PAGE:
The terms we use

These are the terms and words that we use on our website.
We understand that everyone has their own preferences, but we feel that these terms and definitions are currently the most accepted ones in the UK.
We will regularly review the language that we use.

  • Identity first language – we use the term autistic person, rather than person with autism (which would be person first language). Although both are in use, identity first language is generally preferred in the UK by autistic people (Kenny et al., 2016). In case studies, interviews and direct communications, we will respect an individual’s stated preferences.
  • Gender neutral language – we endeavour to use language which is non-sexist, gender-fair and inclusive. In case studies, interviews and direct communications, we will respect an individual’s stated preferences in references to themselves.
  • Work or employment – we use these terms to encompass any activity which is meaningful to the person undertaking it and contributes to their wellbeing. This may be paid or voluntary, full or part time, undertaken independently or supported.
  • Neurodiversity – this refers to the diversity of human brains. A neurodiversity approach considers that diverse neurological conditions are the result of natural variation.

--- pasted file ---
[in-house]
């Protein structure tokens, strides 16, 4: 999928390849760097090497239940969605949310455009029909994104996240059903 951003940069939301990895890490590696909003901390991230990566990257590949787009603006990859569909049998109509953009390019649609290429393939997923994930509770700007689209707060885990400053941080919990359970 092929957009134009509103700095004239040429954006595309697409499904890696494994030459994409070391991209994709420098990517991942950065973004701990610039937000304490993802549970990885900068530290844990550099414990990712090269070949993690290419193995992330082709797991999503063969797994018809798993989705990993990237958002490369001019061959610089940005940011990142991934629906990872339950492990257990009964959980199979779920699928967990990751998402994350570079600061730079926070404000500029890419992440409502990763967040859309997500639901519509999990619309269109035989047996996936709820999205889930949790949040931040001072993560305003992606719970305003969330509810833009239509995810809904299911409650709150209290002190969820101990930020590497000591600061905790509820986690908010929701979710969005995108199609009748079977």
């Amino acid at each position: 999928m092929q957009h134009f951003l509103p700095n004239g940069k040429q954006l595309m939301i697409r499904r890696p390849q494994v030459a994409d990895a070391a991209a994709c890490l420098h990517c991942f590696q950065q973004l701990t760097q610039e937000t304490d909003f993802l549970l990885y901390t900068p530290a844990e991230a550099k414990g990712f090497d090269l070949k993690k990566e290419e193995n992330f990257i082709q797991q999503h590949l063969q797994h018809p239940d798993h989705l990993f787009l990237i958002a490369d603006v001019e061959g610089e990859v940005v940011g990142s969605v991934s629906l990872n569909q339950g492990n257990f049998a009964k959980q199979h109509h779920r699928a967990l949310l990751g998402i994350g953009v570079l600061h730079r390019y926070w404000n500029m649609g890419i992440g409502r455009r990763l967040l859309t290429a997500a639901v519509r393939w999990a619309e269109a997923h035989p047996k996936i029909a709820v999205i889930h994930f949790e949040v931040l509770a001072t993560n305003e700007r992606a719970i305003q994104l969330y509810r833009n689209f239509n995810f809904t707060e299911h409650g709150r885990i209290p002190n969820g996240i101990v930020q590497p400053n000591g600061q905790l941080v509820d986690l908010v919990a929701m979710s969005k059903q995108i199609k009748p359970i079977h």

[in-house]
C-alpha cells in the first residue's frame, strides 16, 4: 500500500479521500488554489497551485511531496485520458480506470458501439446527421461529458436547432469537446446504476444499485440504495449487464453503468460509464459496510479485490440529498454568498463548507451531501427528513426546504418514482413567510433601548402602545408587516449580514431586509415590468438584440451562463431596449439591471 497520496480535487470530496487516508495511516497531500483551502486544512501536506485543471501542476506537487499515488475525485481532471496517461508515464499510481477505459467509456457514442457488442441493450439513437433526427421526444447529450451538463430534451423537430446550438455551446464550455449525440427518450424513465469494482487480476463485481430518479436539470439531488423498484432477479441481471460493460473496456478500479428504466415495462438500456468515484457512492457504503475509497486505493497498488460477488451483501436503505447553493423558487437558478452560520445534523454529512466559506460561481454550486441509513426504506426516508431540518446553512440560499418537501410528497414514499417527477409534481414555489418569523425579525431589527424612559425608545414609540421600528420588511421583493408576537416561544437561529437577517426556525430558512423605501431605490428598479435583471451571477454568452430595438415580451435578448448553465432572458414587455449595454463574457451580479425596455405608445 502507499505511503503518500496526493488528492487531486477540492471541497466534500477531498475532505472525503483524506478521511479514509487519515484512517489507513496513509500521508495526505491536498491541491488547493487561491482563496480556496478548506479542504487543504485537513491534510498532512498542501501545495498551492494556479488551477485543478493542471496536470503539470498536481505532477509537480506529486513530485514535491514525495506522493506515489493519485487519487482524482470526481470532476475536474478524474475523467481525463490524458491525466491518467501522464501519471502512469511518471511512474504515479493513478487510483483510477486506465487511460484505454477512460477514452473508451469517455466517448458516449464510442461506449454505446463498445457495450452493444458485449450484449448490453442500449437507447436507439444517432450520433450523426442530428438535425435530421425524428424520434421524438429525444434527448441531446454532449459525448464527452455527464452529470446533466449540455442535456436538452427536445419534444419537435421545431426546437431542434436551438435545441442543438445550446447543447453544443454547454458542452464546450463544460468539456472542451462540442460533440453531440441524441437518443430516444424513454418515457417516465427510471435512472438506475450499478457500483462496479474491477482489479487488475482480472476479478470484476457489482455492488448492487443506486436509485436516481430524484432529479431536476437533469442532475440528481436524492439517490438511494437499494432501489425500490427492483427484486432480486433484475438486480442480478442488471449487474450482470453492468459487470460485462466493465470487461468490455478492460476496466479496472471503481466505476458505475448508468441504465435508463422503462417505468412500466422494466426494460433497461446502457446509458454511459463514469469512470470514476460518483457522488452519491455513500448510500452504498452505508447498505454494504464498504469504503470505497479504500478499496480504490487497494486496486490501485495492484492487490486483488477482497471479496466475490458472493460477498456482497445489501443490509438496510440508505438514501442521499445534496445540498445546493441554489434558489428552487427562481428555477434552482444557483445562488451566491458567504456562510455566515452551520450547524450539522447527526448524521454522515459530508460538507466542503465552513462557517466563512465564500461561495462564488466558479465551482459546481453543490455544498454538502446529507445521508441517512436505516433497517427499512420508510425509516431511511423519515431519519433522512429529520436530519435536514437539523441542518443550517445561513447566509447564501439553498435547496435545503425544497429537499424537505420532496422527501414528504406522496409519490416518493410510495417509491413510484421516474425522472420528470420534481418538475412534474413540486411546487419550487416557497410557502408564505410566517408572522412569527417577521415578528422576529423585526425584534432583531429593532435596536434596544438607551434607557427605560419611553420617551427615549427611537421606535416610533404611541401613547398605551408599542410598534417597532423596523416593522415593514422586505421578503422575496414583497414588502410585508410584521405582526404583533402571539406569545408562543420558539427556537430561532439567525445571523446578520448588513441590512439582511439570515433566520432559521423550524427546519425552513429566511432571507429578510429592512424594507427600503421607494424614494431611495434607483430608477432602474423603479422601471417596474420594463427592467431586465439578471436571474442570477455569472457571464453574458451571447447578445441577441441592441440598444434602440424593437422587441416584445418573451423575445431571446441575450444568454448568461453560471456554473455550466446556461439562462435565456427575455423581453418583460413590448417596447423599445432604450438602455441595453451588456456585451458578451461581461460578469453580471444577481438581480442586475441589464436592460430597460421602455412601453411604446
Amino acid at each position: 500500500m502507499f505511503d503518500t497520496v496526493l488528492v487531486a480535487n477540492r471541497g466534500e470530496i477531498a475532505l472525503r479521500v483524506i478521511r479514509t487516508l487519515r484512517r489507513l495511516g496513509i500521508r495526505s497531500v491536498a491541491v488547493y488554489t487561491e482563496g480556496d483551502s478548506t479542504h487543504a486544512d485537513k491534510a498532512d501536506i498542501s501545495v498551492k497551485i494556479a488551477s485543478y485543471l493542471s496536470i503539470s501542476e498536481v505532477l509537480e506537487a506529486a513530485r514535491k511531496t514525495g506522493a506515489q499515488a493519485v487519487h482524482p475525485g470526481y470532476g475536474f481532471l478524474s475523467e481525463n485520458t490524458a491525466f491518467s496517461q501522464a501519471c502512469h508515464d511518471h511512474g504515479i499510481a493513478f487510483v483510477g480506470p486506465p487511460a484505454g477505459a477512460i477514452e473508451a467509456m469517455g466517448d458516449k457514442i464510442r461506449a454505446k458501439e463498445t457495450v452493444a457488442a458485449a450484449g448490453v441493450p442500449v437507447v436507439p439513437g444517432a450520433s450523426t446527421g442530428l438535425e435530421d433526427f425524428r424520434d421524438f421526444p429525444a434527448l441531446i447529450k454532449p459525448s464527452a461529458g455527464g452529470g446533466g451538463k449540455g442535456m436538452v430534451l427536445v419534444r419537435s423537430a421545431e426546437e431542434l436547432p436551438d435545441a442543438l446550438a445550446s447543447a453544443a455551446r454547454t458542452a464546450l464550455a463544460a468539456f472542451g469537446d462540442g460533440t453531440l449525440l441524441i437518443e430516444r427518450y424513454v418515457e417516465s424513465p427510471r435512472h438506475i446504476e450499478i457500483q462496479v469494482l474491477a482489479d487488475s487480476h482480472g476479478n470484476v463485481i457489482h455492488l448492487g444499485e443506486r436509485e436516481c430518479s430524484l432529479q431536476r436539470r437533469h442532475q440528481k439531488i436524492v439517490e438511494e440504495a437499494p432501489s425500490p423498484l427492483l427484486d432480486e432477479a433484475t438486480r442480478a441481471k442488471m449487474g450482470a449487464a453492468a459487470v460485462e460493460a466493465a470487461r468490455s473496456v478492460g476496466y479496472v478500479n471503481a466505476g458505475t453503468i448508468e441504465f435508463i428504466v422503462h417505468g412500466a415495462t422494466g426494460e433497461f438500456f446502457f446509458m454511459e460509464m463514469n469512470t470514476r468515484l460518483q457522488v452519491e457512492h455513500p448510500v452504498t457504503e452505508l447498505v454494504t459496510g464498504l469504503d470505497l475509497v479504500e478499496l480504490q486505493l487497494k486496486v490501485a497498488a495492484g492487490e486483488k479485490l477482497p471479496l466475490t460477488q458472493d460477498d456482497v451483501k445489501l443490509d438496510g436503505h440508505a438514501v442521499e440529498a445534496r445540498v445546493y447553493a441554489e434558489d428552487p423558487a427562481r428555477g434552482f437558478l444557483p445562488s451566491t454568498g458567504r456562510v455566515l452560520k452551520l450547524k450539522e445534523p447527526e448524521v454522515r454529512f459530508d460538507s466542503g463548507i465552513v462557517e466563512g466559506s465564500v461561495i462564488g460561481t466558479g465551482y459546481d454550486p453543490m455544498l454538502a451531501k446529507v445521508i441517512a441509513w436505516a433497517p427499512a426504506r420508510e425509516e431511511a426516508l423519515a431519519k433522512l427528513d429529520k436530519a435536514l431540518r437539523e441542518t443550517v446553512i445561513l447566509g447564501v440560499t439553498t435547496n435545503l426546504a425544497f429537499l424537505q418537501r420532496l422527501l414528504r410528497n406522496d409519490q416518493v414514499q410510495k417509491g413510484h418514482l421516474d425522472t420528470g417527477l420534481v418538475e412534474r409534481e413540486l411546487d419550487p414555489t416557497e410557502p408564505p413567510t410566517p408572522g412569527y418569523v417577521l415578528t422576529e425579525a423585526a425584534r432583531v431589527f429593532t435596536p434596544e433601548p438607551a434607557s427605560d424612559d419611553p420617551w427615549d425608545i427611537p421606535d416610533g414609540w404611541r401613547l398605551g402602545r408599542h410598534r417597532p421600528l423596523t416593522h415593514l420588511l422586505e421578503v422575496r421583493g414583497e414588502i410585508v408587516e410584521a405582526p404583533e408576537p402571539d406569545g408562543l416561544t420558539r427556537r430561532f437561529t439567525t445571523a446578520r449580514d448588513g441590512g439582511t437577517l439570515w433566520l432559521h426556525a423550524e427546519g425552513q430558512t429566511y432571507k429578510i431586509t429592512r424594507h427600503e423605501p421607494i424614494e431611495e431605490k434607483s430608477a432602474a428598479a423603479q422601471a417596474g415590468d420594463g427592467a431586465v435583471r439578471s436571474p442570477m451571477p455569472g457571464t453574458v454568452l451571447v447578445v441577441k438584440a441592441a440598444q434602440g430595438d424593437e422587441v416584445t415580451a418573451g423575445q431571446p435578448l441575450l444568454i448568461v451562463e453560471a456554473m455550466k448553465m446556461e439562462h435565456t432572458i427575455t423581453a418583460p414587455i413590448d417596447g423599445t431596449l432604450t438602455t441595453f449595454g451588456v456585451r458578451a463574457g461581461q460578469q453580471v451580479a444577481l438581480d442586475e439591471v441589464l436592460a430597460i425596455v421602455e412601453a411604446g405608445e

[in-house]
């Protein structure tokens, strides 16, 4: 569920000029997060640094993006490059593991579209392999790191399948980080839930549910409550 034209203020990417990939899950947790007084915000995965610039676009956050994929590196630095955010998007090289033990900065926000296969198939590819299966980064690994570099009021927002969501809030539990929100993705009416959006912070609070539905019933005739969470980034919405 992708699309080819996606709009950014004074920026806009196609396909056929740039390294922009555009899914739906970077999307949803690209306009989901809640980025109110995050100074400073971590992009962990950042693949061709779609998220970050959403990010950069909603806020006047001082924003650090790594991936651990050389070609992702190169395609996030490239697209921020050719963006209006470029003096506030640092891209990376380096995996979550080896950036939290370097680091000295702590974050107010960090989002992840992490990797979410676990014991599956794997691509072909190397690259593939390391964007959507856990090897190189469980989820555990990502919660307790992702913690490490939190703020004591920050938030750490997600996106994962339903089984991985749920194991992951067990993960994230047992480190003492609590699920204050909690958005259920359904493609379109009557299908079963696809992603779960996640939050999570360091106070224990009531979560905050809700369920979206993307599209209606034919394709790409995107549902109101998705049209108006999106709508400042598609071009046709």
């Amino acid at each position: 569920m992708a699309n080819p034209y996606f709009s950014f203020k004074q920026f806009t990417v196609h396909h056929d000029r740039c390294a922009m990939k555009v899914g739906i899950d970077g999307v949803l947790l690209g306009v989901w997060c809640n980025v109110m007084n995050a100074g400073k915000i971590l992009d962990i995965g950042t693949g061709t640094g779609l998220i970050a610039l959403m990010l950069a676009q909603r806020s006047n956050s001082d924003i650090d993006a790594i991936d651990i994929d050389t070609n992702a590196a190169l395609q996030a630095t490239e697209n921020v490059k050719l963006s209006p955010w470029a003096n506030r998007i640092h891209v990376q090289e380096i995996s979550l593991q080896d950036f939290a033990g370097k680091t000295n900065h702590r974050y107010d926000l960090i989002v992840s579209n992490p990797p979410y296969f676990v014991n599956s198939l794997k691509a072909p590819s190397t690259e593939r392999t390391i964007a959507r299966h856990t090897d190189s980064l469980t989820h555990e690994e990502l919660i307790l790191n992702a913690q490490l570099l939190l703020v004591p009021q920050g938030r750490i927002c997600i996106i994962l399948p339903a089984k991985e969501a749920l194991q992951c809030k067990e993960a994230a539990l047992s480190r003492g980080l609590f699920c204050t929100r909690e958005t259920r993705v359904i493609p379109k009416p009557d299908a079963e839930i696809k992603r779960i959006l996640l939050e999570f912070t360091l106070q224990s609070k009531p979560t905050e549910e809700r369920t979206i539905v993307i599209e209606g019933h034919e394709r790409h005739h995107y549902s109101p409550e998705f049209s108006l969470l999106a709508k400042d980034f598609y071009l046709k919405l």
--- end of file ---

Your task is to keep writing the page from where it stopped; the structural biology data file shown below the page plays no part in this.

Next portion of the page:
• Neurodivergent – is used to refer to a person whose neurocognitive functioning is different from the typical i.e. predominant neurotype. Neurodivergent people include autistics, dyslexics, dyspraxics, etc.
  • Predominant neurotype – describes a person whose neurocognitive functioning conforms to the dominant type.
  • Social model of autism – this considers that if an autistic person has difficulties fitting into society or employment, it is because barriers have been put in the way which cause these difficulties and that these should be removed. For example, if using public transport during busy periods is a problem, allowing flexible working hours would allow someone to travel to work outside busy times and eliminate the issue. The social model values neurodiversity.
    The alternative, medical model, assumes that the problem lies with the person, not the environment or conditions it imposes and that the person themselves must change.

Please contact us if you have any comments or questions.


Kenny, L., Hattersley, C., Molins, B., Buckley, C., Povey, C., & Pellicano, E. (2016). Which terms should be used to describe autism? Perspectives from the UK autism community. Autism, 20(4), 442–462.

If you have any comments or suggestions for us, please contact us